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Discussion: lighter machine

in: PG; PG > 2016-10-03

Oct 4, 2016 7:15 AM # 
Alternatively you could get a heavy machine with some electrical assistance. That would also make going up the hills more fun.
Oct 4, 2016 5:09 PM # 
There are lots of articles on the internet about how much faster you climb on a lighter bike. The answer is pretty much: a lot less than most cyclists think. And not enough to account for the difference between us Sunday or at Greylock. Here's an example. Indeed, I gained more time from losing five pounds over the summer than the gain I get from a lighter bike. But, of course, seconds matter when you're competing (with me :-) ), and not just biking for exercise.
Oct 4, 2016 5:45 PM # 
You need to find a place where you can demo a fancier bike to see if it's to your liking. My father was a big fan of lightweight bikes, but I find that there's a much more noticeable advantage to be had from better tires/wheels.
Oct 4, 2016 6:03 PM # 
I forgot one other consideration -- the damage it would do to Phil's self-esteem if I could keep up with him. :-)

Perhaps best leave things as they are?
Oct 4, 2016 7:06 PM # 
And then there's the underlying question: is going fast the real point?
Oct 4, 2016 9:03 PM # 
Going fast enough to make it seem fun is certainly at least part of the real point. And what is fast enough to make it fun may depend a little bit on whether you are riding with somebody else, and how fast they are going!

An amusing point about the example quoted above by Phil is that they never tell you the length of the climb that is being done on several bikes of different weights--just the number of seconds saved.

The main place where rather tiny differences in bike performance make a real difference is when you are riding with a group in a pack or a pace line, and a percent or so in speed may make the difference in whether you can stay in the draft, or just can't quite. Wind resistance is where most of the work comes in on flats and downhills, and it becomes very important to be capable of staying with your group on the uphill bumps in something more like a racing environment, because if you are even a little way off the back when the hill crests, it is more than likely you will be out of sight by the bottom.
Oct 4, 2016 9:39 PM # 
Eric: The caption says it was one mile.

J-J: I upgraded to lighter wheels too :-) (Though I wasn't willing to splurge for carbon.) Another article I came across showed that taking the weight off the wheels made a difference, but not as much as I would have thought. (But maybe conclusions drawn from the ride with water in the tires are bogus.) Where it makes a big difference is with quick acceleration, which is useful when I first take off from Peter on the climb and leave him in the dust :-)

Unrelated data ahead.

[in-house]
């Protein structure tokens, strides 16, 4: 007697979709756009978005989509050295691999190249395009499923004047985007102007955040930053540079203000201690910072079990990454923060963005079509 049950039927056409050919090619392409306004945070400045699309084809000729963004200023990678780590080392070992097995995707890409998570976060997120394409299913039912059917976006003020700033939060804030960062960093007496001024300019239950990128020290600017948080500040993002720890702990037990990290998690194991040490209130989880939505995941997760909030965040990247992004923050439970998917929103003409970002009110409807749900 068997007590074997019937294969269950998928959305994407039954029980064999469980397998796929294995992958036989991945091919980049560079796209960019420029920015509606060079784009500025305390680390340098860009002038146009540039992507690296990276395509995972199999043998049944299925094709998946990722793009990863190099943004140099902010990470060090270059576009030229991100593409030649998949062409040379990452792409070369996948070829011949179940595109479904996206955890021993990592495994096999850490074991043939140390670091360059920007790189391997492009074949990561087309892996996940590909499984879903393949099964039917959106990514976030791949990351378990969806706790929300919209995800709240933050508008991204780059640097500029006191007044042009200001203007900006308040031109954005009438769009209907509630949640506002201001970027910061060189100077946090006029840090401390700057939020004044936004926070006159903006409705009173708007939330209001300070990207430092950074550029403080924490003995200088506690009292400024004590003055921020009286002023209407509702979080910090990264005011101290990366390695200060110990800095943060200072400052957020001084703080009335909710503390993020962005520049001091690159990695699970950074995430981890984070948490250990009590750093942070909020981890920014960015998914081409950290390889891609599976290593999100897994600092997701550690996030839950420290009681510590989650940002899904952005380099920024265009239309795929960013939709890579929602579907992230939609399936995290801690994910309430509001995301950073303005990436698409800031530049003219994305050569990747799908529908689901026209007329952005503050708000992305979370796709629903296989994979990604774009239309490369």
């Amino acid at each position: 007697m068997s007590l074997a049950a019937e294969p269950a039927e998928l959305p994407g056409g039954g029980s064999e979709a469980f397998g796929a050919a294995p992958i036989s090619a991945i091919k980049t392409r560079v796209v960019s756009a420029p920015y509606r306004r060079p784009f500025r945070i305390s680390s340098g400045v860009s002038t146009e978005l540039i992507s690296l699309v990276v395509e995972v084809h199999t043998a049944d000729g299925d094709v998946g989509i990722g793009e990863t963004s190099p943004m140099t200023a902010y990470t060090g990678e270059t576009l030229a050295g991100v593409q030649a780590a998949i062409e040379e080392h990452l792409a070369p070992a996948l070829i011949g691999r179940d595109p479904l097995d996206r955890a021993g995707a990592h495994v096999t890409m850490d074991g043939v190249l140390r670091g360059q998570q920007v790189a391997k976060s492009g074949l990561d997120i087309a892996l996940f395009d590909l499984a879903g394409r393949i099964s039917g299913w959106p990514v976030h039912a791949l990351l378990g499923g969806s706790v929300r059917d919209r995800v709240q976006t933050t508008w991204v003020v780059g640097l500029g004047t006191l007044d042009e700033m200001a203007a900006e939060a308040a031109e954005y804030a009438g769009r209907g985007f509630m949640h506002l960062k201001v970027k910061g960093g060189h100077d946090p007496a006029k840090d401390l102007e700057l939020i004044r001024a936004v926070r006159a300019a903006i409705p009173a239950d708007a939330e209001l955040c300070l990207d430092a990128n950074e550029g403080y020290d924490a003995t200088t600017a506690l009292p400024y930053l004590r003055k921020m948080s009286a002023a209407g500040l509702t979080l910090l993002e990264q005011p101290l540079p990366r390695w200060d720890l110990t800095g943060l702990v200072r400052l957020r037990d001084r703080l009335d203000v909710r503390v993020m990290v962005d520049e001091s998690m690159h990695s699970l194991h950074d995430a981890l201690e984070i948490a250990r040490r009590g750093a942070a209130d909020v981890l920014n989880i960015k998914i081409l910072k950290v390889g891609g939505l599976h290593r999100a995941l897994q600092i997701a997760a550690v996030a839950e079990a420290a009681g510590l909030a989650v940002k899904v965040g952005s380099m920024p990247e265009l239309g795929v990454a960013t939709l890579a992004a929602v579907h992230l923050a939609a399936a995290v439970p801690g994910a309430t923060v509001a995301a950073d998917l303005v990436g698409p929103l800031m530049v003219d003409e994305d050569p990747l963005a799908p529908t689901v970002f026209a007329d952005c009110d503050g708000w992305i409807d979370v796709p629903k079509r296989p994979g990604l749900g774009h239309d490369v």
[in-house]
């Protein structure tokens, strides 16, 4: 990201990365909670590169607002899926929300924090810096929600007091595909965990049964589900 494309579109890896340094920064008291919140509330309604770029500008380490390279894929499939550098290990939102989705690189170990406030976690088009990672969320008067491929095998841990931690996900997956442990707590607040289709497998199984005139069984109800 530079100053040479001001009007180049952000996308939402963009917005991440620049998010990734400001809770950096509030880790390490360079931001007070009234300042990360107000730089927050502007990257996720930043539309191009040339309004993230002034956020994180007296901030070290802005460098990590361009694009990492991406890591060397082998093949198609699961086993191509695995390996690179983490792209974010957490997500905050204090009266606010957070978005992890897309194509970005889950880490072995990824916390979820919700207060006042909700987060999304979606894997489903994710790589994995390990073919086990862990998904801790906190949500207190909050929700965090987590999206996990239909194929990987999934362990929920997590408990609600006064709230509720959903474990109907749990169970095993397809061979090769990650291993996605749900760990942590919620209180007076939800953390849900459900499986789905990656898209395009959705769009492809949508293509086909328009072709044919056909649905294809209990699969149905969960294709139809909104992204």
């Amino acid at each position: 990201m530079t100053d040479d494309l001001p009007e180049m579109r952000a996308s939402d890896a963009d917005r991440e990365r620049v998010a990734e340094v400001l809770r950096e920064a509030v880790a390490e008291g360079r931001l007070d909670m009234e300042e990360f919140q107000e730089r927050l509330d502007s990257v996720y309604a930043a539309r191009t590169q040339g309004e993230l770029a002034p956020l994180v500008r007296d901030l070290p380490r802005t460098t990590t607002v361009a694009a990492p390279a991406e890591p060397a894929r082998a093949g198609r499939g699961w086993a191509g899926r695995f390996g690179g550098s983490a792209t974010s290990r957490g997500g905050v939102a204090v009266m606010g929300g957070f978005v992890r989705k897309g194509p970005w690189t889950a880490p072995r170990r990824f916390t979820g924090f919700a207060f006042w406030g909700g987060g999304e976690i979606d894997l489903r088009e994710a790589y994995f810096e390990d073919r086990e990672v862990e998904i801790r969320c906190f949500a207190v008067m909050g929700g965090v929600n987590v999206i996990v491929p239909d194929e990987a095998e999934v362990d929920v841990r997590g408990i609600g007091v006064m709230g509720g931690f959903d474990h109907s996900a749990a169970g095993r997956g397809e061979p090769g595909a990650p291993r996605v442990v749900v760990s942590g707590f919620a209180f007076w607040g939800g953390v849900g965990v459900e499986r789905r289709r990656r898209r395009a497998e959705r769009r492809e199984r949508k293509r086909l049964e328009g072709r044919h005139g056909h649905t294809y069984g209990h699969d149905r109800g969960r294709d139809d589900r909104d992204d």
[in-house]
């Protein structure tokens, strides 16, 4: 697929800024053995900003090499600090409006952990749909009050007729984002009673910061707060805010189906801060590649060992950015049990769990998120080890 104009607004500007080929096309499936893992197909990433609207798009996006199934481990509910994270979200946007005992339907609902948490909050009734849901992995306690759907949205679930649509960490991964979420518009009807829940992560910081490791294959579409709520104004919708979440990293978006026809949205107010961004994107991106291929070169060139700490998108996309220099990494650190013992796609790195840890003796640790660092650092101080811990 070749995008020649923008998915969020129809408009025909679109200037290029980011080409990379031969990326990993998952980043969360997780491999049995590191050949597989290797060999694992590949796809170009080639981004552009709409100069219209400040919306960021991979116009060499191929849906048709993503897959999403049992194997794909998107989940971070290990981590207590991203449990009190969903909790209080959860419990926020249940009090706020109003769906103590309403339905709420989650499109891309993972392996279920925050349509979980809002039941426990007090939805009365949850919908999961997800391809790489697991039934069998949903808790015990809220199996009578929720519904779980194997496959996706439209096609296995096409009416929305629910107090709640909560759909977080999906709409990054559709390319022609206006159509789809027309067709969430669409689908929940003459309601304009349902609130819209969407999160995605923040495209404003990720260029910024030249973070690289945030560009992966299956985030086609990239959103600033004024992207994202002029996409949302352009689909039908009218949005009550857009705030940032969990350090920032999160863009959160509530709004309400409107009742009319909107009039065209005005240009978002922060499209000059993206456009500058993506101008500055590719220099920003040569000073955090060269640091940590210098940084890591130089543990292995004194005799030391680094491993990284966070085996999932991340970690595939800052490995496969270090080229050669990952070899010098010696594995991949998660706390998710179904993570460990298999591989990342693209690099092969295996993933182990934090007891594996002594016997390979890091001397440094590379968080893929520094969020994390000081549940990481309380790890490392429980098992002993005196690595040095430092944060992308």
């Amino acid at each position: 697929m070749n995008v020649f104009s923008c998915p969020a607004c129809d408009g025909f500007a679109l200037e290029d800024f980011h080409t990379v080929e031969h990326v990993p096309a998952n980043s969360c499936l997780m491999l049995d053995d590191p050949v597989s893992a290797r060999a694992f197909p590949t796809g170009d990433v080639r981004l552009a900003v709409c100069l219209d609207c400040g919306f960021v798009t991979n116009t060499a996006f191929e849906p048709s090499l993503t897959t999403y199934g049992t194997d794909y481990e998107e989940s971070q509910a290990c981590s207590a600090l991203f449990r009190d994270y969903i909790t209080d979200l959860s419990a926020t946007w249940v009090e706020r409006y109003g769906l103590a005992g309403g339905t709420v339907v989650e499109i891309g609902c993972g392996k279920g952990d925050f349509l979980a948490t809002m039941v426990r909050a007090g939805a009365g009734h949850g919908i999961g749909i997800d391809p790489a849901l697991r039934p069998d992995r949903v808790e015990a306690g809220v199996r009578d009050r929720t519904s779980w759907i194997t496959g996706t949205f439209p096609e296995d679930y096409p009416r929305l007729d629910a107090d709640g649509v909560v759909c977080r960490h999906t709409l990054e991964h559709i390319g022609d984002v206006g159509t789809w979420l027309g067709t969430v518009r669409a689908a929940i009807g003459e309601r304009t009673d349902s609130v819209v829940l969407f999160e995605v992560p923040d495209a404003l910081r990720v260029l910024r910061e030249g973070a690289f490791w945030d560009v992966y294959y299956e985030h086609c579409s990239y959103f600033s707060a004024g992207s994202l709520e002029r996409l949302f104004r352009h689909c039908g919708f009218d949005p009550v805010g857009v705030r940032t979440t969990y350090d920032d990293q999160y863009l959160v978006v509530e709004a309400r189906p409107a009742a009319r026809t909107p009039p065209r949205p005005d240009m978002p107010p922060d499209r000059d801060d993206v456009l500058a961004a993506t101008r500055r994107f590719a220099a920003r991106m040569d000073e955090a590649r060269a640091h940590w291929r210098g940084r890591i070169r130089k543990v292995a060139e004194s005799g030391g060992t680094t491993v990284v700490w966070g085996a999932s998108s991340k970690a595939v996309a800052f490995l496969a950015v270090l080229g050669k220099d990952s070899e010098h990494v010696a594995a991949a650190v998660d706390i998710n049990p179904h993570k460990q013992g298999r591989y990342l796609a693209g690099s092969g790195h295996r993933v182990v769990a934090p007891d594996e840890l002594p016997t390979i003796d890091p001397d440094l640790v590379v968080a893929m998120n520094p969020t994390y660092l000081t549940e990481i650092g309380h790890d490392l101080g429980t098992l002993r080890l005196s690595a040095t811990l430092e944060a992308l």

Oct 4, 2016 10:01 PM # 
Higher pressure (typically narrower) tires really feel different. Once you get moving, rolling resistance is small compared to aerodynamic drag, but you lose proportionally more time in the sections when you're moving slowly. If nothing else, it makes sense to always be sure that you're tires are properly inflated. (I'm always having to resist the urge to do thins with my mountain bike, where you want your tires to be somewhat soft.)
Oct 5, 2016 12:18 AM # 
Phil, thanks for pointing out where to look. Apparently it is not just on orienteering maps where I miss some of the important details when looking at them too quickly!
Oct 5, 2016 12:33 AM # 
Another important factor in that article is that it depends a lot on how close to maximum power 200 watts is for the rider in the test. If that is well within his limits, of course the efficiency of the ride is essentially unchanged by a percent or two change in the weight being lifted up the hill, and the time difference should naturally reflect the same percentage change. Things go very non-linear when you start approaching your maximum output power (as may likely happen when pushing hard on a hill), and the efficiency under increased loading will drop drastically. So a more interesting test would be to have the rider go up the hill on the lightest bicycle at the very maximum power output he could sustain on the power meter for the mile climb, then see what the time difference was when he tried it with an extra three pounds of bike weight.
Oct 5, 2016 12:57 AM # 
Actually, the most interesting test would be for me and Phil to just change bikes (and shoes) and go at it. :-)

But I think Eric has a good point. Certainly going up a good hill I am close to (or at) my limit.
Oct 5, 2016 2:55 AM # 
I think you might have trouble with the size of Phil's bike, either straddle height or handlebar reach or both.
Oct 5, 2016 4:20 PM # 
I'd waste your money on the wheels and tires first. The rotating bits feel heaviest.
Oct 5, 2016 4:51 PM # 
Maybe just need to take some hose clamps and strap a 6 pound chunk of metal onto some convenient part of Phil's frame (his bike frame, I mean), and see how it goes when his bike is 3 pounds heavier than yours, rather than 3 pounds lighter. If nothing else, it would give a small boost to Phil's conditioning efforts for the day!

JJ and Alex are right that tires can make the ride feel really different. But not all narrow, high-pressure tires are the same, even for the same weight. Somehow the fabric and the layering of the rubber can be done in ways that allow a lot of squirm in the rubber, resulting in a much lossier ride. It may be there are factors related to trade-offs in puncture resistance and traction that come into play in addition to cost of fabrication..

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